Apple just had its best quarter ever. While it was expected to have a great holiday season, no one saw the unbelievable numbers coming: 37 million iPhones sold, 140 million downloads on Christmas Day, $97 billion in the bank. A good chunk of that success was fueled by the iPhone 4S, which turbocharged worldwide iPhone sales, but the iPad reached heretofore unseen popularity, too, with 15.4 million tablets sold — a 111% increase from the same period a year ago.
Clearly, a lot of people got iPads as holiday gifts in 2011. However, yesterday I asserted that a sales number that didn’t show a good-size jump compared to the quarter-over-quarter spike from the 2010 holiday season, would indicate the iPad may have a serious challenger on its hands in the Amazon Kindle Fire. Since the Kindle Fire is priced at less than half the cost of the iPad, many predicted that might happen.
I stand by that assertion, even though my mark of where the “Kindle effect” might become obvious was probably off. (I said 16 million iPads–3 million fewer than a spike that would have matched the size of the previous year’s–might be cause for alarm. It was a guess I inserted at the last minute.) Most analysts were predicting between 13 -15 million units, which is pretty close to what the actual number was.
To sell 15.4 million iPads, up from 11.1 million the previous quarter, is certainly not a panic situation. It’s a great number, and even though the Kindle convinced a million or so people to pick one up instead of an iPad, clearly they’re outnumbered by people who prefer an iPad. Apple CEO Tim Cook, for one, isn’t too worried:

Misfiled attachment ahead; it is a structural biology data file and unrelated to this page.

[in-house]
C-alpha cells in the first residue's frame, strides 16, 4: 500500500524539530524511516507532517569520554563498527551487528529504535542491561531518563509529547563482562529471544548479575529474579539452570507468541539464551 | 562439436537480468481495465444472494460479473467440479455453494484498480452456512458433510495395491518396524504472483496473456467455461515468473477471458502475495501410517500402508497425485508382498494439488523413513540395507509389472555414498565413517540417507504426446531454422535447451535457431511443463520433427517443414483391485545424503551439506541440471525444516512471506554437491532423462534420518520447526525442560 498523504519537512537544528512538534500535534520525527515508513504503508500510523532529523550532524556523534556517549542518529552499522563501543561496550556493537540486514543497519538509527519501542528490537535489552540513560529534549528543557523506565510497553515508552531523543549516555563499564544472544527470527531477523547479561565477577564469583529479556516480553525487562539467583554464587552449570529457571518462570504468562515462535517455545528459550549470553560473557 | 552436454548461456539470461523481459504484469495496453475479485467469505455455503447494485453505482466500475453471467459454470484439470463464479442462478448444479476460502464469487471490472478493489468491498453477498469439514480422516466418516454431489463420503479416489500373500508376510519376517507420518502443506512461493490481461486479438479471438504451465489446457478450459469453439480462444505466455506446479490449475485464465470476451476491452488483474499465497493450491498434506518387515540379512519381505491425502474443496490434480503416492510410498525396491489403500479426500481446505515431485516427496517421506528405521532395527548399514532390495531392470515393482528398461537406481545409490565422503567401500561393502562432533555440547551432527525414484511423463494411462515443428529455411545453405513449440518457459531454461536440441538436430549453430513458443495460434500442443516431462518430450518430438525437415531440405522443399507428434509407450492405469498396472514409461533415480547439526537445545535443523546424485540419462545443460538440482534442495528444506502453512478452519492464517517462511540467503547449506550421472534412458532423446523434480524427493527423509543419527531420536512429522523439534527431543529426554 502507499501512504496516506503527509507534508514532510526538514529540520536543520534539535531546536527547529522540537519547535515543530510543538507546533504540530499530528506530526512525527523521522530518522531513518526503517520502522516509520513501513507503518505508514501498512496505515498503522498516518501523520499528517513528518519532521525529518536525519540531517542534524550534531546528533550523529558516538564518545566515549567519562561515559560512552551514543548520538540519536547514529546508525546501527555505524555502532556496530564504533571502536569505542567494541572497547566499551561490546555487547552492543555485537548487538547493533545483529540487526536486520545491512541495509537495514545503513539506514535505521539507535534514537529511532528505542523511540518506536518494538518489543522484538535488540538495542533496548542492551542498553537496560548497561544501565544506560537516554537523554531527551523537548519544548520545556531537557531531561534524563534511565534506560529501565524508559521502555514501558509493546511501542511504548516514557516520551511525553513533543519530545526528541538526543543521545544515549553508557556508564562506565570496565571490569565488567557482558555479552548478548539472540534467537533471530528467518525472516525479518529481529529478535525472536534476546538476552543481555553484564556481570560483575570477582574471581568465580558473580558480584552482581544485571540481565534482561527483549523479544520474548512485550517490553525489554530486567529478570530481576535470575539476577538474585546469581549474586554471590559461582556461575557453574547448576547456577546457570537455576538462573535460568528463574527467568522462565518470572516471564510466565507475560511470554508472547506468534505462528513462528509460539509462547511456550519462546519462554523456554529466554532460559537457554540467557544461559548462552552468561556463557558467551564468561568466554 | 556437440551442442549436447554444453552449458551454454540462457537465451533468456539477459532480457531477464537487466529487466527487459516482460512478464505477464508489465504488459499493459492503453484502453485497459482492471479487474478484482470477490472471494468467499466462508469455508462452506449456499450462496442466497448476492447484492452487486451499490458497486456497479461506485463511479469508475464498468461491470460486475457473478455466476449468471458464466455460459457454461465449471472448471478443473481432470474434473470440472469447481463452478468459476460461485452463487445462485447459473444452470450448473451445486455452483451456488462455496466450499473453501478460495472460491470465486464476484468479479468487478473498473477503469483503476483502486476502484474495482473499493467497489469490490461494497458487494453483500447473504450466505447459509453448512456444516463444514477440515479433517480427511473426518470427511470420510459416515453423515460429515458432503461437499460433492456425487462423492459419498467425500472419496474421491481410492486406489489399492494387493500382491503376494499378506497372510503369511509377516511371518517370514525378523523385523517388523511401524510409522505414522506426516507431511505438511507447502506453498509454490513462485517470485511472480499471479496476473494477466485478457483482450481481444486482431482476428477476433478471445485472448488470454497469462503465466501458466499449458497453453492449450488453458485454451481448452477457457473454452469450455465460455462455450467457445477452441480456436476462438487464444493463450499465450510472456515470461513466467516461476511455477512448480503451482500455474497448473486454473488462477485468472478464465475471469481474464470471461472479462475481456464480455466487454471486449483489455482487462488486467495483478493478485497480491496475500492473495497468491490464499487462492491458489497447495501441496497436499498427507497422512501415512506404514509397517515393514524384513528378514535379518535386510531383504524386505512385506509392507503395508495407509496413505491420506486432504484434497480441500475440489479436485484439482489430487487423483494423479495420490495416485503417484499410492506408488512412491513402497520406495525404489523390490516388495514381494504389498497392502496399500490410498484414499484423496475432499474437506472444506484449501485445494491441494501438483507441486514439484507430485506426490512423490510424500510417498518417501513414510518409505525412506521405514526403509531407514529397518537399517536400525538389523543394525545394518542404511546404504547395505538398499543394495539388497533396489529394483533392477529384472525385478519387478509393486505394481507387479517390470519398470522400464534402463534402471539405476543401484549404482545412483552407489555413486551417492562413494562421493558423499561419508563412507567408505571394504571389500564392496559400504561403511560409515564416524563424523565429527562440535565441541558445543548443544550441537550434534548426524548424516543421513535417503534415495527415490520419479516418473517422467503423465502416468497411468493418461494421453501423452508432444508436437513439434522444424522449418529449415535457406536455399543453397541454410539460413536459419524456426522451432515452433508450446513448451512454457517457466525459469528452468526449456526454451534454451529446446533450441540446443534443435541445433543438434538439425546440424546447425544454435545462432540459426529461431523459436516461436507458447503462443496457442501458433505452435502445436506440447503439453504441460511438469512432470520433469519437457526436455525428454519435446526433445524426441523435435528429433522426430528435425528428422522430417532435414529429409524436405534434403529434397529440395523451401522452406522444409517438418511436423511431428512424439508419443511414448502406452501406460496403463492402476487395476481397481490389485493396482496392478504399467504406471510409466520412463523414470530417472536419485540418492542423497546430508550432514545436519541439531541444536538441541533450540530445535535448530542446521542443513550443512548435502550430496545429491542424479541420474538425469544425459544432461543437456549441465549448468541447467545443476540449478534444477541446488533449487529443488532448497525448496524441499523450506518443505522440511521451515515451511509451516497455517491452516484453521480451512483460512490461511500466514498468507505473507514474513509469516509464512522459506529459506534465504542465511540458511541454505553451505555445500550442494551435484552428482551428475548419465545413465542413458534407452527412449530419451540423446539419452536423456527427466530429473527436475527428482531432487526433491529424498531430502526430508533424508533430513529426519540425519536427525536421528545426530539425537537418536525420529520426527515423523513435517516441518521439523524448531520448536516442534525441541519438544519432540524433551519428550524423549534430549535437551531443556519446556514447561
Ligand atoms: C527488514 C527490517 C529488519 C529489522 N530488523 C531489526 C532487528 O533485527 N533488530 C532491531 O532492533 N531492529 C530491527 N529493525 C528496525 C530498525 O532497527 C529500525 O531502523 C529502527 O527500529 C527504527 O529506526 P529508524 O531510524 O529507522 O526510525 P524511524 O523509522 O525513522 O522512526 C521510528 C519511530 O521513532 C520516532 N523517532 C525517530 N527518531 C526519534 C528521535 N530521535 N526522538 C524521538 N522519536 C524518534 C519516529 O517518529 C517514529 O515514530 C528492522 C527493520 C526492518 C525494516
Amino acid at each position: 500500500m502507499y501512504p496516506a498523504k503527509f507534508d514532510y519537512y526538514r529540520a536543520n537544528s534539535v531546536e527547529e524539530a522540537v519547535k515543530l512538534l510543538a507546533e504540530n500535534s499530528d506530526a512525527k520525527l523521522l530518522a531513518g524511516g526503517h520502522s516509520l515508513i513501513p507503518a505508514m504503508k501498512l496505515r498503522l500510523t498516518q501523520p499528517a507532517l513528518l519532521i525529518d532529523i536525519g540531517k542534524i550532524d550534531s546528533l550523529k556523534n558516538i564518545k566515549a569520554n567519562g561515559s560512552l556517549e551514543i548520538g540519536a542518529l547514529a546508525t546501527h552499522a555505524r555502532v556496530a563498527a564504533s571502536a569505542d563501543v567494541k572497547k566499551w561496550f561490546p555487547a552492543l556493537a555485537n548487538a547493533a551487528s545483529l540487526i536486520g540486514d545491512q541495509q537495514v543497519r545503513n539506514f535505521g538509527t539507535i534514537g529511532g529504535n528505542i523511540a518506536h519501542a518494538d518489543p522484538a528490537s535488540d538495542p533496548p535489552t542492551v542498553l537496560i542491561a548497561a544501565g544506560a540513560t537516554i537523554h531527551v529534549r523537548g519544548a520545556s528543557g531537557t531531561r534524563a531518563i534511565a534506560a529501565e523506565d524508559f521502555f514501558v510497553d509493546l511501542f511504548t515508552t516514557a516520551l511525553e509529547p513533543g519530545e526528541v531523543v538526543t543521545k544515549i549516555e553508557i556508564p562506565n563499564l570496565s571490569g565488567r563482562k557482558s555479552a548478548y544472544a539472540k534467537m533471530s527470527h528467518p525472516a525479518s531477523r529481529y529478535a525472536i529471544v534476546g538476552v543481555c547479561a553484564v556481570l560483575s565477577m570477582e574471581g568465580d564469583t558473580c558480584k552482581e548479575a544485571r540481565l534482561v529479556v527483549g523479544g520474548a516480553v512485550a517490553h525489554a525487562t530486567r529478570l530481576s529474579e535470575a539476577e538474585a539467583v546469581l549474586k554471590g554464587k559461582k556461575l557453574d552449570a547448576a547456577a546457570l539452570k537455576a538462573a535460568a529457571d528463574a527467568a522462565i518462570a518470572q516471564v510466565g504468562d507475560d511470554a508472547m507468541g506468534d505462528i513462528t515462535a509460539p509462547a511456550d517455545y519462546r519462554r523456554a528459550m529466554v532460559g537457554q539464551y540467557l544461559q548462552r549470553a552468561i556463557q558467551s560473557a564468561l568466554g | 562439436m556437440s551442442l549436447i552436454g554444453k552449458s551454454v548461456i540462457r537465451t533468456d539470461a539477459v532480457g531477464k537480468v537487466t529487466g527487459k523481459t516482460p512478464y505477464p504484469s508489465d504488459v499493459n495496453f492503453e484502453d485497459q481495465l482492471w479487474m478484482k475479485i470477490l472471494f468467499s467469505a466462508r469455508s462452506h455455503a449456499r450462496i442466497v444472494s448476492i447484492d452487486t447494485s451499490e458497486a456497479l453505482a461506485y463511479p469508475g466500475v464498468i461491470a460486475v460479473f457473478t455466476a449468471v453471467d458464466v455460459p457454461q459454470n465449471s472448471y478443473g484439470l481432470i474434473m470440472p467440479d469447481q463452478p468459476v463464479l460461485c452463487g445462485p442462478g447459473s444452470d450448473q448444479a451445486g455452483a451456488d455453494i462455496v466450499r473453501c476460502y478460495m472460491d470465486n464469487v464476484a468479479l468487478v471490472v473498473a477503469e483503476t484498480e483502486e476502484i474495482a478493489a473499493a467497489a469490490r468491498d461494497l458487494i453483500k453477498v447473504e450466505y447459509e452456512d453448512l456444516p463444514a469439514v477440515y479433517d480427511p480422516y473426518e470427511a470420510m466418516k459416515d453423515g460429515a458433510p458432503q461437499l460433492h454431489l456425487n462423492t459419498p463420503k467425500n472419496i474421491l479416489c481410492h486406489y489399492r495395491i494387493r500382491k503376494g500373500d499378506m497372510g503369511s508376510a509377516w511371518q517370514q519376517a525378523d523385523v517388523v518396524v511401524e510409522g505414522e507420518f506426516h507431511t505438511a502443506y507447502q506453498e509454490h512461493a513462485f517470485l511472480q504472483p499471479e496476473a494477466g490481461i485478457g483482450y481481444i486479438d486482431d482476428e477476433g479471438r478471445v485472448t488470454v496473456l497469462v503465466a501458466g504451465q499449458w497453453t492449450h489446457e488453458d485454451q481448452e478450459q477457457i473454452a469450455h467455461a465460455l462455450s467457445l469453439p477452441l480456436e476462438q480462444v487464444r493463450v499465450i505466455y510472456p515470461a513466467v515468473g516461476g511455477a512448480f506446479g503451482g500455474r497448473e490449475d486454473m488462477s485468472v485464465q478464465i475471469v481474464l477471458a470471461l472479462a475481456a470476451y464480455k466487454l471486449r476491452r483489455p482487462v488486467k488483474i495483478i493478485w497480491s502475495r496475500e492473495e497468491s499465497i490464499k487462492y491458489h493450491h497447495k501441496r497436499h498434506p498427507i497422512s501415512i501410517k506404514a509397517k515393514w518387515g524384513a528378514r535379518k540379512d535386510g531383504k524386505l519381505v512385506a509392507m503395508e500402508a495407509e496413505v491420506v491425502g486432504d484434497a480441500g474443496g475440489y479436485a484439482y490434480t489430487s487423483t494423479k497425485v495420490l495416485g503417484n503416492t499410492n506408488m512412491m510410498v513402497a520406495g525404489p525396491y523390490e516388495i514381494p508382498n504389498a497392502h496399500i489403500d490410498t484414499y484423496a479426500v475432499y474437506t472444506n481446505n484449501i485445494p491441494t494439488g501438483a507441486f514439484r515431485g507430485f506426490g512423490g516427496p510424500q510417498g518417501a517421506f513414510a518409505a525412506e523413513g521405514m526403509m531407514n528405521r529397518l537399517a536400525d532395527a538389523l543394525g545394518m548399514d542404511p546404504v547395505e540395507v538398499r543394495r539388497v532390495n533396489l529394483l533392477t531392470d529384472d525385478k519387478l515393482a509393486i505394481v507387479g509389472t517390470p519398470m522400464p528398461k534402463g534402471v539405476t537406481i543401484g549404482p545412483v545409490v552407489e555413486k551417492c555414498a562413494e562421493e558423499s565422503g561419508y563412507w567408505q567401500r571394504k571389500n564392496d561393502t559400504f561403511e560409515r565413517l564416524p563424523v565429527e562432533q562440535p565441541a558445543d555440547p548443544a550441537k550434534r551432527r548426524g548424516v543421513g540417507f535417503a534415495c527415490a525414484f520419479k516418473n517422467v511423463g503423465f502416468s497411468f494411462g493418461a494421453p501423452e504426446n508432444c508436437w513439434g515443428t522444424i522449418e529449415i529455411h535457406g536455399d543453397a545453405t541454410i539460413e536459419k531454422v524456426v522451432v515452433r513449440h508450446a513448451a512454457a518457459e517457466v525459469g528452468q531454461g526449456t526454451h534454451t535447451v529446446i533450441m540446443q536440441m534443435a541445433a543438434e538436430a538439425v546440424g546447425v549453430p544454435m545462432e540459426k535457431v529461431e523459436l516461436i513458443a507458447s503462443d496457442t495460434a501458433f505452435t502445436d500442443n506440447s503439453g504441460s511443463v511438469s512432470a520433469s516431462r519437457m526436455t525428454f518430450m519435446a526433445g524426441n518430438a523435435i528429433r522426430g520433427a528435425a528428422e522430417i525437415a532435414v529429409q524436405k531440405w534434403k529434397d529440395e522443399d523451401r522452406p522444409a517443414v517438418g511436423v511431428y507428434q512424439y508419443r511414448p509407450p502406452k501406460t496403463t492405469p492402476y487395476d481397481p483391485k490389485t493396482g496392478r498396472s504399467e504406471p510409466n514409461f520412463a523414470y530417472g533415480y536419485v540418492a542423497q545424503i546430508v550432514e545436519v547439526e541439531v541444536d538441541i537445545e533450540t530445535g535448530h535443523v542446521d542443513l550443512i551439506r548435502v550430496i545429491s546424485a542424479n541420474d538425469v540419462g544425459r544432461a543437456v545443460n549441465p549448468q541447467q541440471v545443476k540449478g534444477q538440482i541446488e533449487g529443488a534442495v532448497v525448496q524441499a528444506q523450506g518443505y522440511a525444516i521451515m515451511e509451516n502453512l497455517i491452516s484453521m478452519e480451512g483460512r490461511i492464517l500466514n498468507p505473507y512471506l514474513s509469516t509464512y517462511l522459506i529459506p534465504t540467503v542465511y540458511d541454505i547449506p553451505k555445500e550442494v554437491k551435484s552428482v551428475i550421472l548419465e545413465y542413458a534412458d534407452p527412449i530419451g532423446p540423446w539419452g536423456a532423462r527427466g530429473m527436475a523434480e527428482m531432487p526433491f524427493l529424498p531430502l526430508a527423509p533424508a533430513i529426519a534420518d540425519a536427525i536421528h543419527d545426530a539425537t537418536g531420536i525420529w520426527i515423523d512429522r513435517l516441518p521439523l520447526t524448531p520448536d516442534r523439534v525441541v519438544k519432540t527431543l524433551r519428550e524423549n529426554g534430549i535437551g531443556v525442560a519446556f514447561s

“I looked at the data, particularly in the U.S., on a weekly basis after the Kindle Fire launch,” Cook said during yesterday’s earnings call. “I wouldn’t say that there was an obvious effect on the numbers, plus or minus… We don’t see these limited-function tablets and e-readers as being in the same category as iPad. They might sell a fair number of units, but we don’t think people who want an iPad will settle for a limited-function device.”
On the other side, though, I’m sure Jeff Bezos will exude nothing but joy and confidence when Amazon reports its earnings next week (Jan. 31). Amazon has never broken out Kindle sales, but it’s already let on that the Kindle Fire has been a pretty big hit for the company, boosting overall sales in the Kindle line to at least 4 million, including ereaders. Considering the original iPad sold 3.2 million units in its first quarter on the market, that’s more than respectable.
The obvious conclusion, which many have predicted: The tablet market is splitting in two. The iPad continues to be the gold standard, backed by iOS and its 170,000 tablet-specific apps. But the Kindle Fire points users directly to Amazon’s popular content platforms, and many owners see its smaller size and focus on media as advantages — especially when you consider it’s $300 cheaper than the least-expensive iPad.
Of course, we’ve seen “high-end” tablets (like the Motorola Xoom) and low-end devices (anything from Archos) try to make an impact on both parts of the market, but the common thread between the two success stories is the strength of their ecosystems. After all, the iPad wouln’t be nearly as useful without its apps, and the Kindle Fire would just be another Android tablet without Amazon’s customized portal.
A bifurcated tablet market sets the stage for Google, Samsung, Sony, Microsoft and others as they continue to vie for meaningful market presence in 2012. Attacking the iPad’s top end has been a losing battle, but now Amazon has shown there’s significant demand on the lower end, too. Serious players would do well to focus their efforts there, especially since the iPad now looks more unbeatable than ever.